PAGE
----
Materials

Poly (D-lactide-co-glycolide) (PLGA), with a lactic to glycolic acid ratio of 85:15 and a molecular weight of 95,000 Da, and Hexafluoroisopropanol (HFIP), were purchased from Sigma-Aldrich (St. Louis, MO). An automatic syringe pump was purchased from New Era Pump Systems Inc. (Wantagh, NY). 3ml syringes were purchased from Becton, Dickinson and Co. (Franklin Lakes, NJ). Needles with an inner diameter of 0.18mm, 0.22mm, and 0.25mm were purchased from Fisher Scientific. Polytetrafluoroethylene (PTFE) tubing was purchased from VWR International (West Chester, PA). All chemicals were used as supplied without further purification.


Electrospinning set up

PLGA film and fiber scaffolds of PLGA nanofibers were generated by electrospinning using a Design of Experiments (DoE) approach. PLGA dissolved in HFIP was dispensed through a 5-ml syringe via an automatic syringe pump. The needle was suspended vertically over a grounded aluminum collector plate at a fixed distance with an attached voltage supply. The voltage supply was wired to the metal needle via an alligator clip to produce a nonwoven mat of uniform nano- and microscale fibers (Figure 1). All scaffold surfaces were sterilized by UV irradiation for at least 1h, washed and rinse in sterile phosphate buffered saline (PBS), followed by presoaked with cell culture media for 24h.



Figure 1: Schematic representation of the Electrospinning technique and functionalization of Nanofibers with DBM and Cell growth on functionalized fibers View Figure 1






.




PLGA-HFIP fibers

PLGA was dissolved in HFIP at a concentration of 10% (w/v) with constant stirring in a glass vial for 12 hours. PLGA-HFIP solution was tested with various flow rates, and optimized results were obtained with 5μL/min flow rate and 0.25mm ID needle. The needle was fixed at a distance of 7cm from the collector plate and was attached directly to a voltage supply and a constant voltage of 15KV was used. 12mm round glass coverslips were pre-cleaned in ethanol and coated with Vectabond (Vector Laboratories, Burlingame, CA), as per manufacturer's protocols, to facilitate adhesion of PLGA. PLGA was then solvent cast using 3% (w/v) PLGA dissolved in HFIP and dried for 1h at room temperature immediately before electrospinning in order to create an adhesive layer between the glass and the fibers. This also served to prevent fiber detachment during cell culture. PLGA fibers were electrospun on top of such film-coated coverslips laid over aluminum foil on a grounded collector plate. Spin coating was used to create these PLGA films to ensure a smooth surface of even thickness. PLGA control films were generated by spin-coating 5% (w/v) PLGA -HFIP solution onto Vectabond-treated glass cover slips for 1 min at 1500 rpm and then placed on a hotplate at 200°C for 30 minutes.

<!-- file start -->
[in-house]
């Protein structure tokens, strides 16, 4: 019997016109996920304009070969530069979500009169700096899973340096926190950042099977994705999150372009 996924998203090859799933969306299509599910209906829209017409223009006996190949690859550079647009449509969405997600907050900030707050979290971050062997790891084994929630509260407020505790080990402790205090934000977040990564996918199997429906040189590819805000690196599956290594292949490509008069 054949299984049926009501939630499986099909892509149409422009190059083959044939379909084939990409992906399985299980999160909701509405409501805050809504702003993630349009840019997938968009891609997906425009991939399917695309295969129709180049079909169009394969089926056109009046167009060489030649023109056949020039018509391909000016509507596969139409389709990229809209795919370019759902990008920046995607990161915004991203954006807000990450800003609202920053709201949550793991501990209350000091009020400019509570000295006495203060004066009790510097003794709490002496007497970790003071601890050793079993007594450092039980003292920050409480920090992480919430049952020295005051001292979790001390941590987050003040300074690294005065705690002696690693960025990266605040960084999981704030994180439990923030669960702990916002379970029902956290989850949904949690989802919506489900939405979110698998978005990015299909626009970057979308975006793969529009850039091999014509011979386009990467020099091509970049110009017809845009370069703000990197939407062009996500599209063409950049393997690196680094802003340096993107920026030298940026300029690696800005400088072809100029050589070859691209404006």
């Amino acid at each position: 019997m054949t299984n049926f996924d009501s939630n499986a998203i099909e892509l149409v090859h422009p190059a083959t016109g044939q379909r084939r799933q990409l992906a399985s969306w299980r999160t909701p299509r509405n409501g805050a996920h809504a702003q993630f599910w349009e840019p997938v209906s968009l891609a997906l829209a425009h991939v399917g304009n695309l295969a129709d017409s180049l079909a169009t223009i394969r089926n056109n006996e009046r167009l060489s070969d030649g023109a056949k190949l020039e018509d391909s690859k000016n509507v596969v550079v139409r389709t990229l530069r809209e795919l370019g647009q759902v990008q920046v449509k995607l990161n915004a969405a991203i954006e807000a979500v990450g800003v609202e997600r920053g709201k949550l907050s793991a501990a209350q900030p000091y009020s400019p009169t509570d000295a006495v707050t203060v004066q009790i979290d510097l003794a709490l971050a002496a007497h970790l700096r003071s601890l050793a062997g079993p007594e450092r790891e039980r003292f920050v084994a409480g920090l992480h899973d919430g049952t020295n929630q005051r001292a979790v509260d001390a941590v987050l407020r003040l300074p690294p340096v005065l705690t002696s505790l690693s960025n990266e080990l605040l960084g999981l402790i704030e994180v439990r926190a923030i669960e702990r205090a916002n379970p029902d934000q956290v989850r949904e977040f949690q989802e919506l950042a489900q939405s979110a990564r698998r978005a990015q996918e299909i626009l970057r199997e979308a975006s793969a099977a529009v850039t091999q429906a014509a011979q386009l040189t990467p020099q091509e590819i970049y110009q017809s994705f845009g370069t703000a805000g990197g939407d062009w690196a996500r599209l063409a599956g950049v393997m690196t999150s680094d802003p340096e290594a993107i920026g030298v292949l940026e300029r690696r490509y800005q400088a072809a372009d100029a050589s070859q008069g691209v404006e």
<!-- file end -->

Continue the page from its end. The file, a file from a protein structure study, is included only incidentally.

PLGA-DBM-HFIP fibers

DBM was supplied by our collaborator at the Albany Medical College, NY. DBM (200 μg) was soaked and stirred for 24h in 3ml of HFIP. The supernatant was mixed in a PLGA-HFIP mixture to obtain a final concentration of 10% PLGA in HFIP. The resulting solution was used to electrospin nanofibers onto the 12mm cover slips creating nanofiber scaffolds. These scaffolds were later seeded with adipose derived human Mesenchymal stem cells (AdhMSCs) (Figure 1).


Adipose derived human Mesenchymal Stem Cell (AdhMSCs) culture

AdhMSCs (STEM PRO®, Invitrogen, CA) were cultured and expanded following the protocols provided by vendor. Briefly, undifferentiated AdhMSCs were expanded using MesenPRO® RS medium (Invitrogen, CA). Experiments were conducted with AdhMSCs at early passage (4-5 passages). Resuspended AdhMSCs were plated on medium presoaked scaffolds and cultured with undifferentiating medium. To differentiate AdhMSCs toward osteoblasts, we cultured AdhMSCs with differentiation medium (STEMPRO®, Osteogenesis Differentiation Kit, Invitrogen). Differentiation medium was changed every 2 days, and cells were cultured on scaffolds for 7 days before executing assay.


Scanning electron microscopy

Scanning Electron Microscope (SEM, Quanta200, FEI machine) was used to characterize various nanofiber matrices. The samples were sputter-coated with 500-Å gold thin film and SEM was performed. We also evaluated the influence of polymer viscosity on electrospun fiber diameters with SEM.


Fluorescence and confocal microscopy